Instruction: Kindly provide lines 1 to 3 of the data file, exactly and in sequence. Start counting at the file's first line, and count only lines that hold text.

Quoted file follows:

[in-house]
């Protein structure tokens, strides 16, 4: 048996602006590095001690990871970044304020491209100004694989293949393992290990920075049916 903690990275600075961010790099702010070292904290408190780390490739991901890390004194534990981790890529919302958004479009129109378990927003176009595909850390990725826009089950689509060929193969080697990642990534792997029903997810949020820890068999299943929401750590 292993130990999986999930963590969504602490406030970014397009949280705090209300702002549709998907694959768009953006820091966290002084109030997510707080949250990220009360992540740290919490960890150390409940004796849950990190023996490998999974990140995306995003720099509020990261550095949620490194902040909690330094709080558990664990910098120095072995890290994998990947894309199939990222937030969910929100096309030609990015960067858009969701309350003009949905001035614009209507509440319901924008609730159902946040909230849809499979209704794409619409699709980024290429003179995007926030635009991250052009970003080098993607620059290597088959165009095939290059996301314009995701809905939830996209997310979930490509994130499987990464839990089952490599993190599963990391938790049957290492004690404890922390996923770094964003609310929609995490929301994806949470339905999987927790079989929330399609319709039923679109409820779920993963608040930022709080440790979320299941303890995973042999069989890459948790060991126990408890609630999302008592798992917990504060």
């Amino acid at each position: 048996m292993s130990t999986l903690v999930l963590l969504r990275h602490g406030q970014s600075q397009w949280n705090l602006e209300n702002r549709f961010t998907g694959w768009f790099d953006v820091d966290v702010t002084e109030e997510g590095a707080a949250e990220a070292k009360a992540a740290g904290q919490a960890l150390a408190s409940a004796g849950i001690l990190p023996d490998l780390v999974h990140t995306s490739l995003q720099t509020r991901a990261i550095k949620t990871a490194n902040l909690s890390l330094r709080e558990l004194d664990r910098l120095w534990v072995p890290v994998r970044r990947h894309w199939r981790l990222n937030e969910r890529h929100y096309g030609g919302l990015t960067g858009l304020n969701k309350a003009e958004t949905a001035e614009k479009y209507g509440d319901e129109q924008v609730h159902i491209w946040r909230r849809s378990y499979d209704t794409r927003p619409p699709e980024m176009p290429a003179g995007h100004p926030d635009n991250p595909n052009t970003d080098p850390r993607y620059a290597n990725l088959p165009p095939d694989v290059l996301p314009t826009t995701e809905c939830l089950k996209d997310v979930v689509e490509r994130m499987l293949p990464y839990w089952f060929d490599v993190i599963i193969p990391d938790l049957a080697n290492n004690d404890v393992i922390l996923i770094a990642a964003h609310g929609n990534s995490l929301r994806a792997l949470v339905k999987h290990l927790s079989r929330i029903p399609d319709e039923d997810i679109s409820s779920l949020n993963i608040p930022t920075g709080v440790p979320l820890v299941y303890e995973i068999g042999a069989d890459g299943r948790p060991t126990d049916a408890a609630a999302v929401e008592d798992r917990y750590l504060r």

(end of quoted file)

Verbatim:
[in-house]
């Protein structure tokens, strides 16, 4: 048996602006590095001690990871970044304020491209100004694989293949393992290990920075049916 903690990275600075961010790099702010070292904290408190780390490739991901890390004194534990981790890529919302958004479009129109378990927003176009595909850390990725826009089950689509060929193969080697990642990534792997029903997810949020820890068999299943929401750590 292993130990999986999930963590969504602490406030970014397009949280705090209300702002549709998907694959768009953006820091966290002084109030997510707080949250990220009360992540740290919490960890150390409940004796849950990190023996490998999974990140995306995003720099509020990261550095949620490194902040909690330094709080558990664990910098120095072995890290994998990947894309199939990222937030969910929100096309030609990015960067858009969701309350003009949905001035614009209507509440319901924008609730159902946040909230849809499979209704794409619409699709980024290429003179995007926030635009991250052009970003080098993607620059290597088959165009095939290059996301314009995701809905939830996209997310979930490509994130499987990464839990089952490599993190599963990391938790049957290492004690404890922390996923770094964003609310929609995490929301994806949470339905999987927790079989929330399609319709039923679109409820779920993963608040930022709080440790979320299941303890995973042999069989890459948790060991126990408890609630999302008592798992917990504060």
């Amino acid at each position: 048996m292993s130990t999986l903690v999930l963590l969504r990275h602490g406030q970014s600075q397009w949280n705090l602006e209300n702002r549709f961010t998907g694959w768009f790099d953006v820091d966290v702010t002084e109030e997510g590095a707080a949250e990220a070292k009360a992540a740290g904290q919490a960890l150390a408190s409940a004796g849950i001690l990190p023996d490998l780390v999974h990140t995306s490739l995003q720099t509020r991901a990261i550095k949620t990871a490194n902040l909690s890390l330094r709080e558990l004194d664990r910098l120095w534990v072995p890290v994998r970044r990947h894309w199939r981790l990222n937030e969910r890529h929100y096309g030609g919302l990015t960067g858009l304020n969701k309350a003009e958004t949905a001035e614009k479009y209507g509440d319901e129109q924008v609730h159902i491209w946040r909230r849809s378990y499979d209704t794409r927003p619409p699709e980024m176009p290429a003179g995007h100004p926030d635009n991250p595909n052009t970003d080098p850390r993607y620059a290597n990725l088959p165009p095939d694989v290059l996301p314009t826009t995701e809905c939830l089950k996209d997310v979930v689509e490509r994130m499987l293949p990464y839990w089952f060929d490599v993190i599963i193969p990391d938790l049957a080697n290492n004690d404890v393992i922390l996923i770094a990642a964003h609310g929609n990534s995490l929301r994806a792997l949470v339905k999987h290990l927790s079989r929330i029903p399609d319709e039923d997810i679109s409820s779920l949020n993963i608040p930022t920075g709080v440790p979320l820890v299941y303890e995973i068999g042999a069989d890459g299943r948790p060991t126990d049916a408890a609630a999302v929401e008592d798992r917990y750590l504060r």